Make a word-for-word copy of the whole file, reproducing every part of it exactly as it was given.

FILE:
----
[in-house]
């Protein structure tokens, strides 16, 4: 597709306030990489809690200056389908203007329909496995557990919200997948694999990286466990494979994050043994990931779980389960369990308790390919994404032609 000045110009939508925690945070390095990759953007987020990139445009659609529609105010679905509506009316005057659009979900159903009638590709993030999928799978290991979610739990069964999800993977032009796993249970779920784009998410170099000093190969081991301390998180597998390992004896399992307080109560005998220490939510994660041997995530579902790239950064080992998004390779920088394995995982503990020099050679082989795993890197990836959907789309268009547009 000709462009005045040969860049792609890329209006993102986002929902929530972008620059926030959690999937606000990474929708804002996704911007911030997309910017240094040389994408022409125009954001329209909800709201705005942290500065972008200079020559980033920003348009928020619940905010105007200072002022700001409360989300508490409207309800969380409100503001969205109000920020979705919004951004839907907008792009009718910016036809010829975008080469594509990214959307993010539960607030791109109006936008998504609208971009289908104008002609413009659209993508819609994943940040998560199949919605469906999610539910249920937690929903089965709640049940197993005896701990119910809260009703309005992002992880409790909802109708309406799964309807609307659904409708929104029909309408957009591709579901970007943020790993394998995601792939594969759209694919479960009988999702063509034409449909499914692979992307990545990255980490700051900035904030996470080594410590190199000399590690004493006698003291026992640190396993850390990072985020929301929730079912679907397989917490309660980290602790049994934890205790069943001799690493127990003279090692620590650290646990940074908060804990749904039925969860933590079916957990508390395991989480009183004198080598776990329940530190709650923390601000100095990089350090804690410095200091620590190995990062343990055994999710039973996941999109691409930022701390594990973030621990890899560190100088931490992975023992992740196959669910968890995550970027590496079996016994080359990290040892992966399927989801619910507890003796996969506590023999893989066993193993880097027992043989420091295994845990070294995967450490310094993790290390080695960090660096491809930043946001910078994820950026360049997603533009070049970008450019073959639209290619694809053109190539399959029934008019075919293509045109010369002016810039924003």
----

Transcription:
[in-house]
């Protein structure tokens, strides 16, 4: 597709306030990489809690200056389908203007329909496995557990919200997948694999990286466990494979994050043994990931779980389960369990308790390919994404032609 000045110009939508925690945070390095990759953007987020990139445009659609529609105010679905509506009316005057659009979900159903009638590709993030999928799978290991979610739990069964999800993977032009796993249970779920784009998410170099000093190969081991301390998180597998390992004896399992307080109560005998220490939510994660041997995530579902790239950064080992998004390779920088394995995982503990020099050679082989795993890197990836959907789309268009547009 000709462009005045040969860049792609890329209006993102986002929902929530972008620059926030959690999937606000990474929708804002996704911007911030997309910017240094040389994408022409125009954001329209909800709201705005942290500065972008200079020559980033920003348009928020619940905010105007200072002022700001409360989300508490409207309800969380409100503001969205109000920020979705919004951004839907907008792009009718910016036809010829975008080469594509990214959307993010539960607030791109109006936008998504609208971009289908104008002609413009659209993508819609994943940040998560199949919605469906999610539910249920937690929903089965709640049940197993005896701990119910809260009703309005992002992880409790909802109708309406799964309807609307659904409708929104029909309408957009591709579901970007943020790993394998995601792939594969759209694919479960009988999702063509034409449909499914692979992307990545990255980490700051900035904030996470080594410590190199000399590690004493006698003291026992640190396993850390990072985020929301929730079912679907397989917490309660980290602790049994934890205790069943001799690493127990003279090692620590650290646990940074908060804990749904039925969860933590079916957990508390395991989480009183004198080598776990329940530190709650923390601000100095990089350090804690410095200091620590190995990062343990055994999710039973996941999109691409930022701390594990973030621990890899560190100088931490992975023992992740196959669910968890995550970027590496079996016994080359990290040892992966399927989801619910507890003796996969506590023999893989066993193993880097027992043989420091295994845990070294995967450490310094993790290390080695960090660096491809930043946001910078994820950026360049997603533009070049970008450019073959639209290619694809053109190539399959029934008019075919293509045109010369002016810039924003």